Last week, the Bundestag finally passed the Infection Protection Act drawn up by Karl Lauterbach and Marco Buschmann. By the time these latest regulations expire, it will have been around 1,100 days to flatten the curve, and there’s no promise that we’ll be done even then. The law primarily empowers the federal states to impose mask mandates during the winter-tyre season, between October 1st and Easter. At the end there were some final, insulting adjustments: The federal government withdrew the general mask mandates for airplanes, in exchange for German-wide FFP2 masking requirements at healthcare clinics.
We have been doing this for a very long time now. That is pretty much the only observation I have left in me. We have had two-and-a-half years of recurring all-day masking regimens for schoolchildren. We have had two-and-a-half years of masking in the hallways of our offices, but generally not at our desks. We have had two years of masking on the way to the toilet at the pub, but not at our tables. We have had two years of non-sealing FFP2 respirators instead of surgical masks, although we’ve known since the beginning that SARS-2 is transmitted primarily via aerosols. We have had two-and-a-half years of masks failing every natural experiment that they’ve been put to, two-and-a-half years of masks serving as a pretence to ban protests, two-and-a-half years of social anxiety and unnecessary arguments with confrontational terrified old people, two-and-a-half years of mandated social isolation and anonymity, and it has all been for nothing.
This Science Following upon which we’ve embarked, has been a curious experiment indeed. It amounts to an abdication of our own sense and reason, in favour of some nebulous superordinate authority that is the only true source of knowledge about the world. For millions and millions of people, masks simply work even when they don’t, because The Science says so, and the mandates are necessary to prevent infections, even when they cannot, because The Science says so. Following The Science has turned us into a society of dead-eyed zombie lunatics, robbed of every last intellectual immune defence against absurdity. That might be the main reason that all of the policies ushered in under the banner of The Science are so blatantly ineffective, irrational and contrary to all evidence. Anything that makes sense doesn’t need The Science. People can be convinced of its importance in their own minds.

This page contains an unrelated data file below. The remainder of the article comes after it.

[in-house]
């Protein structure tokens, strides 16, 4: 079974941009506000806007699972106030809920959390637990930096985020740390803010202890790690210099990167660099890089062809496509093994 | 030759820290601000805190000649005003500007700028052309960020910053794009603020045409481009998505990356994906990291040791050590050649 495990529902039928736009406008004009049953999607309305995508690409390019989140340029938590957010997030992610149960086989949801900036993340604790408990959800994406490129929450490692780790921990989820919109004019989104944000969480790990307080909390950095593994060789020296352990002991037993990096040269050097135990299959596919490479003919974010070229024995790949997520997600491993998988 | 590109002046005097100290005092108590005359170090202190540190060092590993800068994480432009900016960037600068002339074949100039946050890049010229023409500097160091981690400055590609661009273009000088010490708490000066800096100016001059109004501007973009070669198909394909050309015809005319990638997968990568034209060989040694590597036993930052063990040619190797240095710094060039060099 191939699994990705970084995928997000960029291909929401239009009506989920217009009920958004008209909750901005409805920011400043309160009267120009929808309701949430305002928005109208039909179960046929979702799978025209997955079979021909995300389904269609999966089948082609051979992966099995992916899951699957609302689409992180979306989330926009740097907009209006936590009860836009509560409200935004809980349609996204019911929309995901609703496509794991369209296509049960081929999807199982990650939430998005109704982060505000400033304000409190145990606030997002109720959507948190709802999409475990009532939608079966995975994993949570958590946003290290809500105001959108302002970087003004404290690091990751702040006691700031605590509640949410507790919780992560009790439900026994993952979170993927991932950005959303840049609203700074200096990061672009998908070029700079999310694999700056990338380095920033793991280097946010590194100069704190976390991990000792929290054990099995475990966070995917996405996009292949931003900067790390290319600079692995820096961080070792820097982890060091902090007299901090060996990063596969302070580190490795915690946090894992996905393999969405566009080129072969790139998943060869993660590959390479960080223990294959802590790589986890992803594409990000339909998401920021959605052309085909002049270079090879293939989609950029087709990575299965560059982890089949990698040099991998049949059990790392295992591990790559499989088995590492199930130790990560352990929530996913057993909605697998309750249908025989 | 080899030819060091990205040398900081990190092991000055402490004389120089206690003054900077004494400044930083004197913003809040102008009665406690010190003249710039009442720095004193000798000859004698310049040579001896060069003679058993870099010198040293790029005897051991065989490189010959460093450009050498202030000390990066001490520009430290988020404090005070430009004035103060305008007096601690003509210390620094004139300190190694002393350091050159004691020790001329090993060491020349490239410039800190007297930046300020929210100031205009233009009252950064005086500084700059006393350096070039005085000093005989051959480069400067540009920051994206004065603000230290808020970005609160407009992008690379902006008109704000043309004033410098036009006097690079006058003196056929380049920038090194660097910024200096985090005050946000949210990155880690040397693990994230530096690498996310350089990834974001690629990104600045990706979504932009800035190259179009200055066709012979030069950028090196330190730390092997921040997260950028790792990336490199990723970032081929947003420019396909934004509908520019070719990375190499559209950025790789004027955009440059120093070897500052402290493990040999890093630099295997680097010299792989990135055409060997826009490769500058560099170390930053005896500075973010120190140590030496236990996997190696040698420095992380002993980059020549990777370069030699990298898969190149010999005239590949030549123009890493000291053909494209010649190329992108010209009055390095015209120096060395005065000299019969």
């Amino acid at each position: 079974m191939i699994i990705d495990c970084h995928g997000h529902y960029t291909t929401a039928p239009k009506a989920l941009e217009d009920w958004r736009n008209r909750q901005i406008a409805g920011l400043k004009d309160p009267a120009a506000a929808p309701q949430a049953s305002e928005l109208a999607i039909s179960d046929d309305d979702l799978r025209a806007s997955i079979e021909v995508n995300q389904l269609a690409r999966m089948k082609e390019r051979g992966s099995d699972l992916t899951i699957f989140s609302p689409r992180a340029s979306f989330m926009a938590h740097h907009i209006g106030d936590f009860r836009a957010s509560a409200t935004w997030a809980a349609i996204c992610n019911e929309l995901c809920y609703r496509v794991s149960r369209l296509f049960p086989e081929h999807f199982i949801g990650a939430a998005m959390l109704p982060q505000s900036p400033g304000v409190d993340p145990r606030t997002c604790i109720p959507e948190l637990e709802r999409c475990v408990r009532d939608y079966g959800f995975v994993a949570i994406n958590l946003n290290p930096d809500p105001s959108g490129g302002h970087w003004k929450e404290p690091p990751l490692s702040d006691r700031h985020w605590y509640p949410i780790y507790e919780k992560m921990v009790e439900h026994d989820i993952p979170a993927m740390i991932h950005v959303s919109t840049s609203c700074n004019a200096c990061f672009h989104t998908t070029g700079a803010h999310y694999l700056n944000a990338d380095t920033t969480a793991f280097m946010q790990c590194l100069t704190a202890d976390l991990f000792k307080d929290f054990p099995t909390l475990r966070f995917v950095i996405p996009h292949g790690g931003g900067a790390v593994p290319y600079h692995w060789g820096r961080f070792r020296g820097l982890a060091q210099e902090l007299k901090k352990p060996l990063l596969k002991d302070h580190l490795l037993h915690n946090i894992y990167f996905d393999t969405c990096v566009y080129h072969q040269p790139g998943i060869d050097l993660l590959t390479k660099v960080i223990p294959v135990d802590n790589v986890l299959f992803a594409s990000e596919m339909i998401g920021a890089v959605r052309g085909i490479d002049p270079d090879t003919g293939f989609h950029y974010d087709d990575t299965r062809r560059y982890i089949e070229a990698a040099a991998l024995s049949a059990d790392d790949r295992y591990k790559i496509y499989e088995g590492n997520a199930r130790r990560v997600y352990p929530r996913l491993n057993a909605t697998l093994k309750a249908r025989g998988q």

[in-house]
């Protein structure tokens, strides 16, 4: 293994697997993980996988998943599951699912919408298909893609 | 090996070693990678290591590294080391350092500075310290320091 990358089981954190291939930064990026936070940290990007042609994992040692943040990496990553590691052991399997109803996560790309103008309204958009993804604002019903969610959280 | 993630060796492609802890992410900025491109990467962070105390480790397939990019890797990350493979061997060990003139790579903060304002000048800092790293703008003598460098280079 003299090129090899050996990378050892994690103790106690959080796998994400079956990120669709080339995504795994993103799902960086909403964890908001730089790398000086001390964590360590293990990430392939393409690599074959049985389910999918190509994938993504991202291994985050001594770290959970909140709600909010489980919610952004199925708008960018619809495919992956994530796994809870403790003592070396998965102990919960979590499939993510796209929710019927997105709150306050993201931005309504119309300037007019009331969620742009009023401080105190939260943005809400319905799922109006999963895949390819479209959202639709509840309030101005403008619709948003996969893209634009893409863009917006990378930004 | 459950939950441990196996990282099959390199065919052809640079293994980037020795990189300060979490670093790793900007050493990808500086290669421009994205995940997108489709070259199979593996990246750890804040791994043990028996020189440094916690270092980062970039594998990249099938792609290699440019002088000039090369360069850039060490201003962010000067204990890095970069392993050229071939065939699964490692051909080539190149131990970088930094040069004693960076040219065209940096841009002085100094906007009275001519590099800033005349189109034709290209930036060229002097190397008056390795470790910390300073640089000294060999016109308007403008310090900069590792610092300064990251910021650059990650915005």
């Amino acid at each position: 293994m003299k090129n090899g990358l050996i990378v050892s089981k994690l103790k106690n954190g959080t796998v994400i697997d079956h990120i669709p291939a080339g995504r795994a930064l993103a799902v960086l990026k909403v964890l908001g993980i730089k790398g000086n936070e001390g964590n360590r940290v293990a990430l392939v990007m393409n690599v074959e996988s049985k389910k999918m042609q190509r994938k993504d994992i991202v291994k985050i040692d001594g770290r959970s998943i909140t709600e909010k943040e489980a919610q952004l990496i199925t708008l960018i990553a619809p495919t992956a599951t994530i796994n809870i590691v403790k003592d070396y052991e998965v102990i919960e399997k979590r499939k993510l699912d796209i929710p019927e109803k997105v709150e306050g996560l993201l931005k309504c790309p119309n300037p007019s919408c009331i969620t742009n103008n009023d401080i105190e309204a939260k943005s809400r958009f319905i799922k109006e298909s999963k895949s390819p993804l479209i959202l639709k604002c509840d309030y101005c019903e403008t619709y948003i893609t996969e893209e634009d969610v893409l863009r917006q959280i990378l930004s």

More and more, I cannot bear the masks. Their use is contrary to a healthy and normal social life. I will probably finally leave mask-fetishising academia over this, that’s how much I can’t stand it. Wearing a mask is participating in an antisocial hygiene virus cult. It’s been devastating for me to watch older colleagues, whose opinion and expertise I respect, succumb to this irrational superstition. The mask is always donned with a slight embarrassed aversion of the eyes; if not enough people are wearing them, a few of the less mesmerised might opt out. The girls like brightly coloured green and red masks. If only one of them is masked, another girl might don one in solidarity. The men in suits prefer the black ones, which they store in their breast jacket pockets with old receipts and pens. The old ladies all have white masks that they bought at their local pharmacy on the corner, which they also wear outside, and for all I know in the shower too. You’re not allowed ever to mention any of this, or comment on how unbelievably stupid it all is.
Masks are evil because they frame everyone as a potential vector of disease, and force the healthy to act as if they were sick. They are a reminder to keep several meters distance at all times, to sanitise your hands, and to engage in all the other stupid pandemic liturgies that evaporated this summer during our very brief mask reprieve. Masks are socially corrosive, and on top of that they’re ugly, they smell terrible, they’re physically uncomfortable, and—biggest of ironies for an alleged hygiene product—their daily use and re-use is just disgusting. But none of this matters, because Science.